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Another opportunity for change, real change, has been lost

And so here we are, more than three months later, and not one thing has changed.

Not one thing.

Was there opportunity to affect change in the wake of the postgame hubbub back on Feb. 5, when police were called to Ledyard High School after adult-generated chaos ruined the end of a basketball game? Undeniably. There was opportunity to elevate black-and-white thinking into that more enlightened, grayish hue, the opportunity to get the kids from Ledyard and Bacon Academy together, learn more about each other and from each other.

An opportunity for parental forums in both towns to better understand how incessant catcalls from the bleachers create a more unstable environment for the kids.

Steps forward in the noble endeavors of choosing our words and actions better.

Instead? We're all back in our corners, angrier than ever, pointing fingers, spewing rhetoric and our versions of moral outrage. The more things change ...

In Ledyard, there was a protest scheduled for outside Ledyard High School on Wednesday night to address "incidents involving hate speech (and) use of racial slurs."

In Ledyard, superintendent Jay Hartling sounds like someone still in search of closure, responding to the inability of the state's attorney to prosecute. "Whether criminal charges are filed or not, it doesn't excuse the horrible behavior and impact it had on our students and our community," he said.

In Colchester, first selectman Andreas Bisbikos, who appears more unimpressive with his every ensuing syllable, demanded an apology from Hartling with the verve of Khrushchev banging his shoe on the table. Mr. Bisbikos uses the bewildering logic that because the state's attorney could not prosecute any one person, none of this ever happened.

In the dreaded HCS (Human Comments Section), the alarming inability to stay on point turned the chaotic postgame scene of a basketball game into a referendum on free speech, encouraging one agenda-ridden dullard to wonder if the entire thing was a hoax.

Three months later. Opportunities to learn. Opportunities to listen. Opportunities to edify. Instead, the more things change ...

The wheels grind without traction here because the solution, rather than the adults coming to the village green for simple conversation, was to dive in the minutiae of the legal process. As if the vagaries of whether alleged racist language uttered after the game rose to the status of a hate crime would to anything but create a wider chasm.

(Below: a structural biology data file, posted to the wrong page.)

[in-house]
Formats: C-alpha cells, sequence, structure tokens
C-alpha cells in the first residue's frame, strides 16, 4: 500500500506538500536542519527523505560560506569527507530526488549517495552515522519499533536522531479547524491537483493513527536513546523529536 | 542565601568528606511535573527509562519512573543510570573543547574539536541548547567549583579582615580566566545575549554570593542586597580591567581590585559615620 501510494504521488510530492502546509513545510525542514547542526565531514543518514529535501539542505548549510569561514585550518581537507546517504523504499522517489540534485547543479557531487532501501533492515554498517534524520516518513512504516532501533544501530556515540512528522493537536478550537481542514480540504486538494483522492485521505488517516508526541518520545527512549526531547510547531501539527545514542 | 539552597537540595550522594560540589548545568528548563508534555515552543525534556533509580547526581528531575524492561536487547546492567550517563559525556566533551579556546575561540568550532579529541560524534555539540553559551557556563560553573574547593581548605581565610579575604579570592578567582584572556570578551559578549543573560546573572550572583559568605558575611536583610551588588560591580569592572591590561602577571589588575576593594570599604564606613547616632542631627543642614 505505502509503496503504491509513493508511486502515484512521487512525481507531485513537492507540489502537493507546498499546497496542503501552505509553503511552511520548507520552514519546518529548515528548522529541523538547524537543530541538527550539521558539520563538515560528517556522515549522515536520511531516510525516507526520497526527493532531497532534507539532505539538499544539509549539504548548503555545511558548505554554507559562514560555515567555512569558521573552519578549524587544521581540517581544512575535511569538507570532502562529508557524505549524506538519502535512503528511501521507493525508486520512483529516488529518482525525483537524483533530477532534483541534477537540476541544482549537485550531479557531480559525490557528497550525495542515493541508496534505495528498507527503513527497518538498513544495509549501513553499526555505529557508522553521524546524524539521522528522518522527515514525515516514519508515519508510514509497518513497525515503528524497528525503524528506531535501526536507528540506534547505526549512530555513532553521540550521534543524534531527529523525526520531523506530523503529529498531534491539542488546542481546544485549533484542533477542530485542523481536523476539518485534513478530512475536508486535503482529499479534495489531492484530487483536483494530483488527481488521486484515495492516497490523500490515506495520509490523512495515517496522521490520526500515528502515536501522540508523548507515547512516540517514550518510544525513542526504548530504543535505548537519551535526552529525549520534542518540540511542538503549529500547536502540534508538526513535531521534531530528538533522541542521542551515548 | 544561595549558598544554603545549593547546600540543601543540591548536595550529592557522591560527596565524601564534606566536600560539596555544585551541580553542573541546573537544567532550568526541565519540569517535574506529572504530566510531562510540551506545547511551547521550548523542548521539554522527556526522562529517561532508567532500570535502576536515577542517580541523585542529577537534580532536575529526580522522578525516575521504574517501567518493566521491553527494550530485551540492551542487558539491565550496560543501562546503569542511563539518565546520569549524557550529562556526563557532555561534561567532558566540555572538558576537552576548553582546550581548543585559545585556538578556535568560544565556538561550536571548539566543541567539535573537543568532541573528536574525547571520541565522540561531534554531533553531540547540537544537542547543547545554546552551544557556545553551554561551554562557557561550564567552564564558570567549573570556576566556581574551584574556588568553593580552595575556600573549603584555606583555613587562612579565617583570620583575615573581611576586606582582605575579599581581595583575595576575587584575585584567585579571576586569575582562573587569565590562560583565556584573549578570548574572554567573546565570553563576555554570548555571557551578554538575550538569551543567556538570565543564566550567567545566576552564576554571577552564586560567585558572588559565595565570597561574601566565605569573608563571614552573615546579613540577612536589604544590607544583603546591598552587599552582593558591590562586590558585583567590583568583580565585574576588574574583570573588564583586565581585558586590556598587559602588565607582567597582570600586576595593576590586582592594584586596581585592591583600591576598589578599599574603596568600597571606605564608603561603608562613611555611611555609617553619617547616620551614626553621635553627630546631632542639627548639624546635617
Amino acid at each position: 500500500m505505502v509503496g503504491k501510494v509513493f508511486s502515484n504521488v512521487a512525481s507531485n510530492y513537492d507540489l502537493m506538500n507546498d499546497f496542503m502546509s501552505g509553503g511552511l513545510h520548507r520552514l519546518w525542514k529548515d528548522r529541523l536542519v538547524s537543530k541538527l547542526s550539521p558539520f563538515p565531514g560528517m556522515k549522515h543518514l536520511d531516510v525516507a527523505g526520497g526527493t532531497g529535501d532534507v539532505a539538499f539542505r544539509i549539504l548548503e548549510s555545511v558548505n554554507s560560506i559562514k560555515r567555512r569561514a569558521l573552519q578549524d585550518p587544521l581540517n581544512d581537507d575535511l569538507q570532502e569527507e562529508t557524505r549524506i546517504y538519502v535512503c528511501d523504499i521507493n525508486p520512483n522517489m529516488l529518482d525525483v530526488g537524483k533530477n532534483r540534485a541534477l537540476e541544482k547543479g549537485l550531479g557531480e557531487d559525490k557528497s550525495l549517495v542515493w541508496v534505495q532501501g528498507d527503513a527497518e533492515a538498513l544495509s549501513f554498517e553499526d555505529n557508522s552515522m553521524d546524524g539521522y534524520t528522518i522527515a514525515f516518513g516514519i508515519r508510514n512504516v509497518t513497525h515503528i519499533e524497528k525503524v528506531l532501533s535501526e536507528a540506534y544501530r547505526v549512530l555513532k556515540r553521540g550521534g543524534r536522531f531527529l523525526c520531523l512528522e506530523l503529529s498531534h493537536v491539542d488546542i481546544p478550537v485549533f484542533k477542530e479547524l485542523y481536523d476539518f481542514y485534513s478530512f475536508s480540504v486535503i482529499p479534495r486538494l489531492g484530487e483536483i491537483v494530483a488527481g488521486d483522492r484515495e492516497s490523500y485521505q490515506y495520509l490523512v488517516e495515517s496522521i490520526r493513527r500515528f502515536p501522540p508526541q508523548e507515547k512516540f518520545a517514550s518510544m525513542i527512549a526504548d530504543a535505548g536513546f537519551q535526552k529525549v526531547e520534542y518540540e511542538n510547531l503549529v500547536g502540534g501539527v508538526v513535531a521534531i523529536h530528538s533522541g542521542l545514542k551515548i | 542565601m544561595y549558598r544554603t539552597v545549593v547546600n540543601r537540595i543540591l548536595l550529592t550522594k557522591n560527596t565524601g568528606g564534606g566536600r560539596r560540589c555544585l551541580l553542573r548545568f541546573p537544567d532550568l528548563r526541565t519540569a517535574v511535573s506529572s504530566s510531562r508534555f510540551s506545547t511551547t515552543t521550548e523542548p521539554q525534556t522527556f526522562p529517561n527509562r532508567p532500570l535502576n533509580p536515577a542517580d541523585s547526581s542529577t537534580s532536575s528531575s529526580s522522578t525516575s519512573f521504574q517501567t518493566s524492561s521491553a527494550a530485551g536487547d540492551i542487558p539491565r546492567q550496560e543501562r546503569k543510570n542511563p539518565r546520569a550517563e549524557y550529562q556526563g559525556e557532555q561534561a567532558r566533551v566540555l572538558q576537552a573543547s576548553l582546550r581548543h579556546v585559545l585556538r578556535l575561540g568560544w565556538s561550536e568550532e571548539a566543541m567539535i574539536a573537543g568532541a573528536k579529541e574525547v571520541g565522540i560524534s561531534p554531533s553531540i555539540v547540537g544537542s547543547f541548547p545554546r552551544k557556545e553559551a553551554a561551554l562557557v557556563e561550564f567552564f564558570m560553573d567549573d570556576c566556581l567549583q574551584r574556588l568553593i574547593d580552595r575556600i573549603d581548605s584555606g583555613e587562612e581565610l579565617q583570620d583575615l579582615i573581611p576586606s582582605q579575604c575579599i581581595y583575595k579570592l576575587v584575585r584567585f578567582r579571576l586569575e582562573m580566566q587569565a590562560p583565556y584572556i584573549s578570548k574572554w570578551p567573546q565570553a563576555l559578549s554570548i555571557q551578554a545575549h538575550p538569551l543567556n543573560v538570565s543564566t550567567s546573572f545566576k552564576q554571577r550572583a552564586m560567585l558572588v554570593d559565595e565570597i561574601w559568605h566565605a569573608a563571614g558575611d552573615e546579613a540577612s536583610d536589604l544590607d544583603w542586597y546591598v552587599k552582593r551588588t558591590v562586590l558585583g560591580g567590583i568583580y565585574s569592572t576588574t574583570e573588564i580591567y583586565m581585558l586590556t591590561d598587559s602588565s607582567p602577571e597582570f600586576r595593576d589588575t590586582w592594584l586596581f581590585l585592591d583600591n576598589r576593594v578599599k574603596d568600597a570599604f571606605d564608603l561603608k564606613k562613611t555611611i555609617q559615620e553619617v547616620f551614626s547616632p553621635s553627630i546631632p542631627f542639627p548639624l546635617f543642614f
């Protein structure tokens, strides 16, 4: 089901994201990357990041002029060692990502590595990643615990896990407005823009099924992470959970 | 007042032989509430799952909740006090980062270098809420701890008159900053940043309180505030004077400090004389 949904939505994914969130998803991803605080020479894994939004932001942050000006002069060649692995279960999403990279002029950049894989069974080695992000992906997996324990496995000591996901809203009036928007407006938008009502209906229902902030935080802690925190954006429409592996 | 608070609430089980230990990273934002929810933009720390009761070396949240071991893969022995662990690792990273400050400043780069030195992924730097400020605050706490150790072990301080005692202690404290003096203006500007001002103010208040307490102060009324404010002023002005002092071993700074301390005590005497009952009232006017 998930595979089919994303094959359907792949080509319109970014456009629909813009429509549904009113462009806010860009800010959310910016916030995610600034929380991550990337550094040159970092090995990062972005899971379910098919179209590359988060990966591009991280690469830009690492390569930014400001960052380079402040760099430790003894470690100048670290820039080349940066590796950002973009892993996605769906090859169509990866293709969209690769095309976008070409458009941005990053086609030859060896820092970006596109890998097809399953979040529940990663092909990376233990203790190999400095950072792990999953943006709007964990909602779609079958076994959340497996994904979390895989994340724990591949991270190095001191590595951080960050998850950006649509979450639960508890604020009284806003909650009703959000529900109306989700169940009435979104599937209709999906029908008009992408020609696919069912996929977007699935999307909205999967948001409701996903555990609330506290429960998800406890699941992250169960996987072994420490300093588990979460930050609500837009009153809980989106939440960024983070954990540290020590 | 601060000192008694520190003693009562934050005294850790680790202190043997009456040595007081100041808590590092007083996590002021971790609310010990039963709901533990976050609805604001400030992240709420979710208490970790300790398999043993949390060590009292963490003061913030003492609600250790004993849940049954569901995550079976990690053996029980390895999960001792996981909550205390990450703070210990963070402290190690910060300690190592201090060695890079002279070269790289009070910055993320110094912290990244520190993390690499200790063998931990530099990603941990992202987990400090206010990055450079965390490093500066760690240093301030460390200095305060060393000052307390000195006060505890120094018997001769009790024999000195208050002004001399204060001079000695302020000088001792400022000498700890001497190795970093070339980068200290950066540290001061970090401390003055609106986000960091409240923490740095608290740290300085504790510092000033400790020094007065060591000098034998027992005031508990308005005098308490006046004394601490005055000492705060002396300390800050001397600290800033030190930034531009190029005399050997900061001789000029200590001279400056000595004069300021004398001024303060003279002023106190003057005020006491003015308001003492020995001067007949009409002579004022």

But aren't wider chasms the byproduct of how we've chosen to treat those who disagree with us?

The legal process, which continues to disappoint around here, gave us "racially offensive language is abhorrent in any context," which masters the obvious right up there with "many NBA players are tall."

And now here we are. Protesting in Ledyard. Posturing in Colchester. Nowhere closer to the truth.

"A voice arguing for our complete rightness and the complete wrongness of our enemies, a voice constantly broadening the definition of 'enemy,' relieves us of the burden of living with ambiguity," author George Saunders wrote in "The Braindead Microphone."

The burden of living with ambiguity is that very moment when educational opportunity flies at us. And yet we choose to duck more often than not. Why? Examining ambiguity, otherwise known as the gray area, forces conversation and contemplation. The gray area gets us closer to the truth. Black and white is more convenient, with words that embed us deeper into the comforts of our echo chambers.

It's like in "Chicago" when Richard Gere sang of giving 'em the old razzle dazzle: "Long as you keep 'em way off balance, how can they spot you've got no talents? How can they hear the truth above the roar?"

Ah, but interest in the truth is going the way of the Crystal Mall: It's there when you need it, but not as popular as it used to be.

Imagine if all the adults in question here decompressed, sipped decaf and put their energies toward meetings between themselves — and then later the Bacon and Ledyard players. They would do such novel things as sit together, talk, exchange ideas and understand each other better. And then — get back, Loretta — they might actually have learned something. They might even take the lessons with them into everyday life.

But then, one side pursuing a hate crime and the other defending themselves from it allows both to play the victim.

See, the truth is better understanding. And nobody really wants that. It's too boring. It doesn't fit agendas.

I get that getting people together to talk is awash in hopeless idealism. Plus, the people who need to hear it most would stay home.

My friend Marci Alborghetti, a freelance writer, was spot on when she wrote recently, "the thing about well-meaning programs purporting to educate us about racism is that the people who need them never take them. And too often, the people who take them afterwards give themselves a quiet, gentle pat on the back for being "woke" and then slip back into their own versions of normal."

Seems to me, though, that only through talking to each other will things improve. One conversation at a time. Slow and steady like the tortoise, who felt like the underdog right until the end of the race.

There will be another rendition of Ledyard v. Colchester soon enough in other towns. Here is their cautionary tale. Handle it better. Bring everyone together to examine and burden of living with ambiguity.

This is the opinion of Day sports columnist Mike DiMauro


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